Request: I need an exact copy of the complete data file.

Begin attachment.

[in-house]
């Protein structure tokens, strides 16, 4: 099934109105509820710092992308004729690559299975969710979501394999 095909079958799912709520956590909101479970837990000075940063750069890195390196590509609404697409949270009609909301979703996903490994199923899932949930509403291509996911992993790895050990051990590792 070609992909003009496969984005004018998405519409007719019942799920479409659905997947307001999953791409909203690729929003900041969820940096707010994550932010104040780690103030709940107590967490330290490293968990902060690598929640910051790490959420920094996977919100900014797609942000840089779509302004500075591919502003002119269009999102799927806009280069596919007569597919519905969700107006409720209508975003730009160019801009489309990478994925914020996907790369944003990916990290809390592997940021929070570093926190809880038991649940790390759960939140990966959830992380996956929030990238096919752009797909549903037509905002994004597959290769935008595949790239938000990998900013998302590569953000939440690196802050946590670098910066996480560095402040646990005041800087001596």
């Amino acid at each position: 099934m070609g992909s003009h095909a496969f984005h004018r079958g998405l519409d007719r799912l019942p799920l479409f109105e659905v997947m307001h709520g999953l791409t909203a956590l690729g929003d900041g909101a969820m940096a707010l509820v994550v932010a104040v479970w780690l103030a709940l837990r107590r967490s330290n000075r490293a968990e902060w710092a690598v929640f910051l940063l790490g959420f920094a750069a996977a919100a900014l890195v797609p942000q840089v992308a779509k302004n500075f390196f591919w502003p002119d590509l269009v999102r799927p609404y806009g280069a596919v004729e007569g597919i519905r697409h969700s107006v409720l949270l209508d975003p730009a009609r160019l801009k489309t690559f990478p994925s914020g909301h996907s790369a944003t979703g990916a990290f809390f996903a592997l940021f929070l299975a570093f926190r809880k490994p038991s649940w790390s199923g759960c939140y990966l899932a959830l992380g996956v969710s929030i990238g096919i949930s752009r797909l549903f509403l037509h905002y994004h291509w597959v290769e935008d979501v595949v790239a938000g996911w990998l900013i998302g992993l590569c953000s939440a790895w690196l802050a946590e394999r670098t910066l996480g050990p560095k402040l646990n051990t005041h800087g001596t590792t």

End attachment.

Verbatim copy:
[in-house]
């Protein structure tokens, strides 16, 4: 099934109105509820710092992308004729690559299975969710979501394999 095909079958799912709520956590909101479970837990000075940063750069890195390196590509609404697409949270009609909301979703996903490994199923899932949930509403291509996911992993790895050990051990590792 070609992909003009496969984005004018998405519409007719019942799920479409659905997947307001999953791409909203690729929003900041969820940096707010994550932010104040780690103030709940107590967490330290490293968990902060690598929640910051790490959420920094996977919100900014797609942000840089779509302004500075591919502003002119269009999102799927806009280069596919007569597919519905969700107006409720209508975003730009160019801009489309990478994925914020996907790369944003990916990290809390592997940021929070570093926190809880038991649940790390759960939140990966959830992380996956929030990238096919752009797909549903037509905002994004597959290769935008595949790239938000990998900013998302590569953000939440690196802050946590670098910066996480560095402040646990005041800087001596």
């Amino acid at each position: 099934m070609g992909s003009h095909a496969f984005h004018r079958g998405l519409d007719r799912l019942p799920l479409f109105e659905v997947m307001h709520g999953l791409t909203a956590l690729g929003d900041g909101a969820m940096a707010l509820v994550v932010a104040v479970w780690l103030a709940l837990r107590r967490s330290n000075r490293a968990e902060w710092a690598v929640f910051l940063l790490g959420f920094a750069a996977a919100a900014l890195v797609p942000q840089v992308a779509k302004n500075f390196f591919w502003p002119d590509l269009v999102r799927p609404y806009g280069a596919v004729e007569g597919i519905r697409h969700s107006v409720l949270l209508d975003p730009a009609r160019l801009k489309t690559f990478p994925s914020g909301h996907s790369a944003t979703g990916a990290f809390f996903a592997l940021f929070l299975a570093f926190r809880k490994p038991s649940w790390s199923g759960c939140y990966l899932a959830l992380g996956v969710s929030i990238g096919i949930s752009r797909l549903f509403l037509h905002y994004h291509w597959v290769e935008d979501v595949v790239a938000g996911w990998l900013i998302g992993l590569c953000s939440a790895w690196l802050a946590e394999r670098t910066l996480g050990p560095k402040l646990n051990t005041h800087g001596t590792t």